Eating Together

Wednesday, September 25, 2013 — Week of Proper 20, Year One

[Go to Mission St Clare for an online version of the Daily Office including today’s scripture readings.]

Today’s Readings for the Daily Office

Psalms 119:97-120 (morning) // 81, 82 (evening)

2 Kings 6:1-23

1 Corinthians 5:9-6:8

Matthew 5:38-48

It’s been hard for me to recover from my sadness at reading these words from Paul: “Do not even eat with such a one.” Paul asks the Christians at Corinth to exclude from meals their fellow brothers and sisters who don’t meet certain ethical standards. What a hopeless vision of the Christian community—not to mention the world—when people can’t even break bread together.

Why would Paul instruct people not to eat together? It seems so antithetical to the spirit of Jesus, who famously dined with tax collectors and sinners. It seems contradictory of Paul’s own desire that Jews and Gentiles eat together freely. It seems like such a betrayal of Christ’s gift of the Eucharist, for he shared his last supper even with Judas.

The only way that I can make sense of Paul’s uncharacteristic instructions is in the context of his other aspirations for the Christian community. In today’s second reading, Paul envisions a community that can reconcile its differences without recourse to an external structure that enforces judgments. It is a community capable of face-to-face negotiation and understanding. The kind of community, in fact, that reaches its settlements not in court, but around the dinner table.

It is very, very hard to build a community that can eat together. For the past four years, I’ve worked with Episcopal Service Corps communities as they develop a shared way of life. The core practice of all these communities is sharing meals together five nights a week, eating food that is purchased from a common purse. The practice of meal-sharing is both the base line of common life and, at times, a seemingly unattainable standard of unity!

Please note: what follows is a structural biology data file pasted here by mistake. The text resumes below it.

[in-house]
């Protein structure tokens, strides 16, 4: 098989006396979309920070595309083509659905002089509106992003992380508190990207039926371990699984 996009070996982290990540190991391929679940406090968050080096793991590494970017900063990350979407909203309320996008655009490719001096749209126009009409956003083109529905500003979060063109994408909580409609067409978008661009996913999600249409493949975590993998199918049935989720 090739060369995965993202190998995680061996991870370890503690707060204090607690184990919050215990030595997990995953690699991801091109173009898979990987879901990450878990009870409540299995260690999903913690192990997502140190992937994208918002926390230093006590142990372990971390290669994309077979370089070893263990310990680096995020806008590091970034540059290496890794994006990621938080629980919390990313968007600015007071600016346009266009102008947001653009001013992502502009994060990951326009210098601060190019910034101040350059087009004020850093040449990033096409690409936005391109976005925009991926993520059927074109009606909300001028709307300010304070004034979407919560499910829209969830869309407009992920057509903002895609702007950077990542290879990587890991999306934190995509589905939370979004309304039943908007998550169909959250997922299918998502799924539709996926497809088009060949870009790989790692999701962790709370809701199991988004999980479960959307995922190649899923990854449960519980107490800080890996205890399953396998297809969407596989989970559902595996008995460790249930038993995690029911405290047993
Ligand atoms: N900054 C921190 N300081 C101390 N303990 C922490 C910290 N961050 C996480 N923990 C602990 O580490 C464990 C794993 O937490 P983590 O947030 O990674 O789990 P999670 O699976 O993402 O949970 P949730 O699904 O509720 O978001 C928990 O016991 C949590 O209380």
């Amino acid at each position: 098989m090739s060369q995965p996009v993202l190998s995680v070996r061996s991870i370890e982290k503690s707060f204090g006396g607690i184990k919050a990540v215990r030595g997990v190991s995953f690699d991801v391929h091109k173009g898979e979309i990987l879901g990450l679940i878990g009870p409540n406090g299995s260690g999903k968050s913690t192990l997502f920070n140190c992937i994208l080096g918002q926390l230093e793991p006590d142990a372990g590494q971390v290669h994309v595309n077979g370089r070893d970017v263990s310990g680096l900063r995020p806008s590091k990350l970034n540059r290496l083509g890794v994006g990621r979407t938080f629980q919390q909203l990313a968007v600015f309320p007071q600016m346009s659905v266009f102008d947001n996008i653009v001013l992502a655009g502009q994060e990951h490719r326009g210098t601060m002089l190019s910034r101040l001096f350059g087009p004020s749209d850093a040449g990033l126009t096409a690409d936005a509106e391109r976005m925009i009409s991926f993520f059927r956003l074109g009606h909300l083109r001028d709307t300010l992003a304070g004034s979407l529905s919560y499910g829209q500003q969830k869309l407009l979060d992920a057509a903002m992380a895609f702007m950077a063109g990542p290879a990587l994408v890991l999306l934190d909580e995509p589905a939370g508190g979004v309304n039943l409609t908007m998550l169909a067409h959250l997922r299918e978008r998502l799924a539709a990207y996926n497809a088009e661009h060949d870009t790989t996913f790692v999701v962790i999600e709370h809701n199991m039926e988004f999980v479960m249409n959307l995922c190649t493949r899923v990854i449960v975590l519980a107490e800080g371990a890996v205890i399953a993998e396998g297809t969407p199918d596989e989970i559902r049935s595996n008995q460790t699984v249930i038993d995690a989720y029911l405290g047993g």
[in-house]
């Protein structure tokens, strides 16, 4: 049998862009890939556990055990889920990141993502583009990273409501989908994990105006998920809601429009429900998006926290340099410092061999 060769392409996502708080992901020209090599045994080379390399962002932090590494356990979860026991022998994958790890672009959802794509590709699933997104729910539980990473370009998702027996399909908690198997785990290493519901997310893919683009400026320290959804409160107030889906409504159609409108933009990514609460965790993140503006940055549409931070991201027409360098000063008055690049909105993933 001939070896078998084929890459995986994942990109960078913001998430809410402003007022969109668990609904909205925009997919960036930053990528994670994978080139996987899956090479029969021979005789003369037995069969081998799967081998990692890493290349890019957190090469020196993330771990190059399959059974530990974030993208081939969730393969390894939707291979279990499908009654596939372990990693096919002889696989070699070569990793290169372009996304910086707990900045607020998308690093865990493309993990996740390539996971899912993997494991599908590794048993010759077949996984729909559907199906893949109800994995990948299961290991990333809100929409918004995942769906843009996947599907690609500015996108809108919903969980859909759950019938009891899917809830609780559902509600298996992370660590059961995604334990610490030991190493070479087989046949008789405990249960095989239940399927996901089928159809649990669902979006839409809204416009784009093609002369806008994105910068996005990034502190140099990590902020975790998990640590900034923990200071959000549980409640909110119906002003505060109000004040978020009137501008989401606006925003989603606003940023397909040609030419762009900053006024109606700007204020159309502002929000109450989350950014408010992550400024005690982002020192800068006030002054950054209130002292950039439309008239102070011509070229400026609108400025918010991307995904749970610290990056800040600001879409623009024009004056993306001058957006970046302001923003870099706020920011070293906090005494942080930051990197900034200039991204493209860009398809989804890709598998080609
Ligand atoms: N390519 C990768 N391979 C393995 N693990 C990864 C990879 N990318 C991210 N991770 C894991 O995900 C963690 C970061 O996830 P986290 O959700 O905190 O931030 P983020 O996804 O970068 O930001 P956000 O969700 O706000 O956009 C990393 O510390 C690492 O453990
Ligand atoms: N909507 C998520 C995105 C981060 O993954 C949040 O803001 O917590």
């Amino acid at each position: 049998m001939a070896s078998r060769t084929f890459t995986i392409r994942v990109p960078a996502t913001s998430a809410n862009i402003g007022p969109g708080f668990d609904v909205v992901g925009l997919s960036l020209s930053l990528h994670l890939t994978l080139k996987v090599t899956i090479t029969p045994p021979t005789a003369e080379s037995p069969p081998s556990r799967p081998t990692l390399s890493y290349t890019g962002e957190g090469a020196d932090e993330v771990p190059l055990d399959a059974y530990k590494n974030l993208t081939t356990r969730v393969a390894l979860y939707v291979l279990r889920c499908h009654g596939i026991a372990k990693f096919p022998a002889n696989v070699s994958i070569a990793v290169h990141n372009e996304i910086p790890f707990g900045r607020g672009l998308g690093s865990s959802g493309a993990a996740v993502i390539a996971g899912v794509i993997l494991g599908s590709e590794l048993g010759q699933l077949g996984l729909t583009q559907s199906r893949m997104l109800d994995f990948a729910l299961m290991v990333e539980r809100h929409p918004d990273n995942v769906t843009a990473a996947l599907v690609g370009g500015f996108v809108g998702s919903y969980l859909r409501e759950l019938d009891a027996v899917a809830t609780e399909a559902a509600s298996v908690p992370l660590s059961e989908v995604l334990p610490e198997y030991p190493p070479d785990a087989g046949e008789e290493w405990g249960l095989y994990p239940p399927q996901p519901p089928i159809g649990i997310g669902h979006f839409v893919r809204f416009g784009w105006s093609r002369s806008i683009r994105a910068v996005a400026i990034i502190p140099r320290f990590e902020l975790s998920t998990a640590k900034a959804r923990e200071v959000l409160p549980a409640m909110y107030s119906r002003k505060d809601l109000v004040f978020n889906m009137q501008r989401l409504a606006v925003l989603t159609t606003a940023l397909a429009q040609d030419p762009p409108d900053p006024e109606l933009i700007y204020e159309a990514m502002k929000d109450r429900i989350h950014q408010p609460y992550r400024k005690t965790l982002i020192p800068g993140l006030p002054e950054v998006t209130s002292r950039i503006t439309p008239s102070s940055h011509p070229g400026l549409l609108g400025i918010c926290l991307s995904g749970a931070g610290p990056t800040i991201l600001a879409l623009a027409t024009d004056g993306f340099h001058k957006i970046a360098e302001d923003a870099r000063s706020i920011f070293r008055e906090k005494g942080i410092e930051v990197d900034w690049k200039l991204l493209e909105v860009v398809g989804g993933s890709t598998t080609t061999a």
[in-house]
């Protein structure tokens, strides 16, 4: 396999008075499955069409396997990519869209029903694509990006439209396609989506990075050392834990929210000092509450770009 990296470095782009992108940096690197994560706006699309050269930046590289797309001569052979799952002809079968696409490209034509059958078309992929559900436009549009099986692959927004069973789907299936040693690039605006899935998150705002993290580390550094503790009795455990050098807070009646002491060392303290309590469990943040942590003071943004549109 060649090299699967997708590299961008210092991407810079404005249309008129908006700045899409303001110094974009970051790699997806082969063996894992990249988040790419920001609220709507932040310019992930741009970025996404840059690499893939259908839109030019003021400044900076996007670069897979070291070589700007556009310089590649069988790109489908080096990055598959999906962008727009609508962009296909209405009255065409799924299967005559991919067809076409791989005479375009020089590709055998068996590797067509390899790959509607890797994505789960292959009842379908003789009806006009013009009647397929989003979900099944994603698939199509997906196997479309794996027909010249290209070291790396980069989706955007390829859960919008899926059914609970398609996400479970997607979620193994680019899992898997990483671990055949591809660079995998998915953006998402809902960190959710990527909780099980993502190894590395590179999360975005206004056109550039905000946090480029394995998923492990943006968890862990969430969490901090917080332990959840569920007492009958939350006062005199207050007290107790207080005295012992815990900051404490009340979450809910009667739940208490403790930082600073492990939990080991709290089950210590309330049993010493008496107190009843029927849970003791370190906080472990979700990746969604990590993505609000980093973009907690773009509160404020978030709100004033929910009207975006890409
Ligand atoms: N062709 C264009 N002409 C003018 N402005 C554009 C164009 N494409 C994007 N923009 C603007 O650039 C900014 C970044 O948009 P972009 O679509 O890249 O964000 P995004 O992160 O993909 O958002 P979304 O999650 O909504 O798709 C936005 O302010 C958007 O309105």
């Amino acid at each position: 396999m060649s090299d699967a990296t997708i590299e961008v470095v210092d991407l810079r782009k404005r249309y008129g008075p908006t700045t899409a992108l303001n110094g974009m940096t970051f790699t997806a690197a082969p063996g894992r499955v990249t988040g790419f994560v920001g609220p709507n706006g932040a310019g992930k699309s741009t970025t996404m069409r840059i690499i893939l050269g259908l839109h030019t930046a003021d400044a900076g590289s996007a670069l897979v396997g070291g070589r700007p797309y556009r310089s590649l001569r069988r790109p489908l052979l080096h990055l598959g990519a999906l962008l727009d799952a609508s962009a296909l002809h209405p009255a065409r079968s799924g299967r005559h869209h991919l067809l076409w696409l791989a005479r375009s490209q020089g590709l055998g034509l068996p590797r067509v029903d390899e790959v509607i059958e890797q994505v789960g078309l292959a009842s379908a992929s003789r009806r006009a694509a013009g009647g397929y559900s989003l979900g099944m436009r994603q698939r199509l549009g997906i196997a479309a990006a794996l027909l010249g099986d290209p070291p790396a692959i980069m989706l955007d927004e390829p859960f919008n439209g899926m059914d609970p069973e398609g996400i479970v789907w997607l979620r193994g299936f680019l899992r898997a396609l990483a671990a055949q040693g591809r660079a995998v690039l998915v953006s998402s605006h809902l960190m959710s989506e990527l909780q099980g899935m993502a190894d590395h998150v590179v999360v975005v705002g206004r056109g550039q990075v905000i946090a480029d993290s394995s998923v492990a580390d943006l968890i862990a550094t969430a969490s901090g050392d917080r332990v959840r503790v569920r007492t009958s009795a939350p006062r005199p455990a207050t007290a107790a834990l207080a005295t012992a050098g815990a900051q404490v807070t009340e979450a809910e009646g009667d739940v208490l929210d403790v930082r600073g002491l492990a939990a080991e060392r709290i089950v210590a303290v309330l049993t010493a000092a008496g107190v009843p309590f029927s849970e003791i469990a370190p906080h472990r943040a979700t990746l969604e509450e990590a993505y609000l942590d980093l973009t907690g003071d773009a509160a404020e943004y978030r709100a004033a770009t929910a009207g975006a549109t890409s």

The obstacles to sharing meals are extensive. These barriers may seem trivial, but they are deeply personal. In any one meal, a community may need to take into account nut allergies, gluten-intolerance, and cholesterol levels; personal dislikes of cilantro or onions; the question of whether purchasing farmers’ market produce is an unnecessary luxury or an ethical demand; and so much more. And yet, when you’re sharing a meal that has been made with love and compromise, you can taste the kingdom of heaven.

Paul is astonished that Christians, who should be able to model love and justice for the rest of the world, find themselves “incompetent to try trivial cases.” Paul expects Christians to one day “judge angels—to say nothing of ordinary matters.” Yet, how often do “trivial cases” and “ordinary matters” undo the families and communities that we seek to found on the spirit of Christ? Let’s defy the divisive spirit that threatens everything and simply sit and eat.

Lora Walsh blogs about taking risks and seeking grace at A Daily Scandal. She serves as curate of Grace Episcopal Church in Siloam Springs and as director of the Ark Fellows, an Episcopal Service Corps program sponsored by St. Paul’s in Fayetteville, Arkansas.

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